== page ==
Major League Baseball Commissioner Bud Selig will retire at the end of his current term in January 2015, the league said on Thursday.
Selig, 79, has led MLB since 1992 when, as chairman of the league's executive council, he became interim commissioner. He was unanimously elected MLB's ninth commissioner in mid-1998.
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"It remains my great privilege to serve the game I have loved throughout my life," Selig said in a statement. "Baseball is the greatest game ever invented, and I look forward to continuing its extraordinary growth and addressing several significant issues during the remainder of my term.
"I am grateful to the owners throughout Major League Baseball for their unwavering support and for allowing me to lead this great institution. I thank our players, who give me unlimited enthusiasm about the future of our game. Together we have taken this sport to new heights and have positioned our national pastime to thrive for generations to come. Most of all, I would like to thank our fans, who are the heart and soul of our game."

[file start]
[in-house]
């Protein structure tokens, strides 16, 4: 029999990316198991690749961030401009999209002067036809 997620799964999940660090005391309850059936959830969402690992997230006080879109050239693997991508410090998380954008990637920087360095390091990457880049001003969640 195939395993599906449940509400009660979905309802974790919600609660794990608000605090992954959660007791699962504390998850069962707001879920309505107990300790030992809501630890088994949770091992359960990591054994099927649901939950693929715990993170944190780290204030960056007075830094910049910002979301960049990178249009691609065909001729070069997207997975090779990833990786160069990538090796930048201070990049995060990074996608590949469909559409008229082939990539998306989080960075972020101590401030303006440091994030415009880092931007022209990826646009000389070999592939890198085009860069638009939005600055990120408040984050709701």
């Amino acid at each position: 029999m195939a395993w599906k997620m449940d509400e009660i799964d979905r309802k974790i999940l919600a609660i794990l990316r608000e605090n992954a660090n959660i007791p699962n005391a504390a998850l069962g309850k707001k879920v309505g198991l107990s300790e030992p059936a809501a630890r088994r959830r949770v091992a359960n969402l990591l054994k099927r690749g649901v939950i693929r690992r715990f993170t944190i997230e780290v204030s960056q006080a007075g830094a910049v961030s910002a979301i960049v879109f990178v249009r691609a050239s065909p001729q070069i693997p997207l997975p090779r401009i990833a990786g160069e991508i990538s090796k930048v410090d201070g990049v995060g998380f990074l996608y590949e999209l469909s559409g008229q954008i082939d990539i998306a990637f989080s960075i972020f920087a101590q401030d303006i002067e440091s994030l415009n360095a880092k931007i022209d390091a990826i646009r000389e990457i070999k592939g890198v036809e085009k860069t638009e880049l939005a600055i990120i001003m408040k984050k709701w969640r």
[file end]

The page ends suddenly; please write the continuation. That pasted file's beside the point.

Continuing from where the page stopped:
He will announce shortly a transition plan in preparation for his retirement, the league said in a statement.
Selig presided over much of the controversial "steroid era" in MLB and was called before Congress to answer for the epidemic. But the league has instituted tougher penalties for performance-enhancing drugs over the past decade.
He also oversaw the addition of interleague play in 1997 and the addition of the wild-card round in 1995 and expansion to two wild-card teams last season.
Selig is the second major American sports commissioner to announce he is leaving recently. NBA Commissioner David Stern also announced his retirement this season. He said he will step down in February 2014.